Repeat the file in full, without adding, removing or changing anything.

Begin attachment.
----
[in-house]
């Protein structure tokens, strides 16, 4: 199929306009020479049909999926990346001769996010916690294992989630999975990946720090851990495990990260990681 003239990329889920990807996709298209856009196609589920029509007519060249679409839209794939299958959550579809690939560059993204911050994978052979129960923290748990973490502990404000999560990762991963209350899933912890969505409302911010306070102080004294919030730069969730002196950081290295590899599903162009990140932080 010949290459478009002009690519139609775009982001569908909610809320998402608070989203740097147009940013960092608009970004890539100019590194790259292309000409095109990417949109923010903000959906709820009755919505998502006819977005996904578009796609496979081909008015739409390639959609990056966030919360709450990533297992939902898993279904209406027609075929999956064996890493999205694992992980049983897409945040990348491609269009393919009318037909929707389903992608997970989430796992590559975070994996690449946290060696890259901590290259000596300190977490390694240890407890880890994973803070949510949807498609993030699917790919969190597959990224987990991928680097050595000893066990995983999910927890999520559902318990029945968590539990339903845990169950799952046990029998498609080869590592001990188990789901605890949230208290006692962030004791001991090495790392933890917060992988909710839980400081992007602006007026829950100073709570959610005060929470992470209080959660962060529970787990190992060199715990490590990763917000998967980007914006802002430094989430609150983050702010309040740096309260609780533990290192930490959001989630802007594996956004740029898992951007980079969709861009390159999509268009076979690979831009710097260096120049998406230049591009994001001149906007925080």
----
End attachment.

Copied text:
[in-house]
């Protein structure tokens, strides 16, 4: 199929306009020479049909999926990346001769996010916690294992989630999975990946720090851990495990990260990681 003239990329889920990807996709298209856009196609589920029509007519060249679409839209794939299958959550579809690939560059993204911050994978052979129960923290748990973490502990404000999560990762991963209350899933912890969505409302911010306070102080004294919030730069969730002196950081290295590899599903162009990140932080 010949290459478009002009690519139609775009982001569908909610809320998402608070989203740097147009940013960092608009970004890539100019590194790259292309000409095109990417949109923010903000959906709820009755919505998502006819977005996904578009796609496979081909008015739409390639959609990056966030919360709450990533297992939902898993279904209406027609075929999956064996890493999205694992992980049983897409945040990348491609269009393919009318037909929707389903992608997970989430796992590559975070994996690449946290060696890259901590290259000596300190977490390694240890407890880890994973803070949510949807498609993030699917790919969190597959990224987990991928680097050595000893066990995983999910927890999520559902318990029945968590539990339903845990169950799952046990029998498609080869590592001990188990789901605890949230208290006692962030004791001991090495790392933890917060992988909710839980400081992007602006007026829950100073709570959610005060929470992470209080959660962060529970787990190992060199715990490590990763917000998967980007914006802002430094989430609150983050702010309040740096309260609780533990290192930490959001989630802007594996956004740029898992951007980079969709861009390159999509268009076979690979831009710097260096120049998406230049591009994001001149906007925080």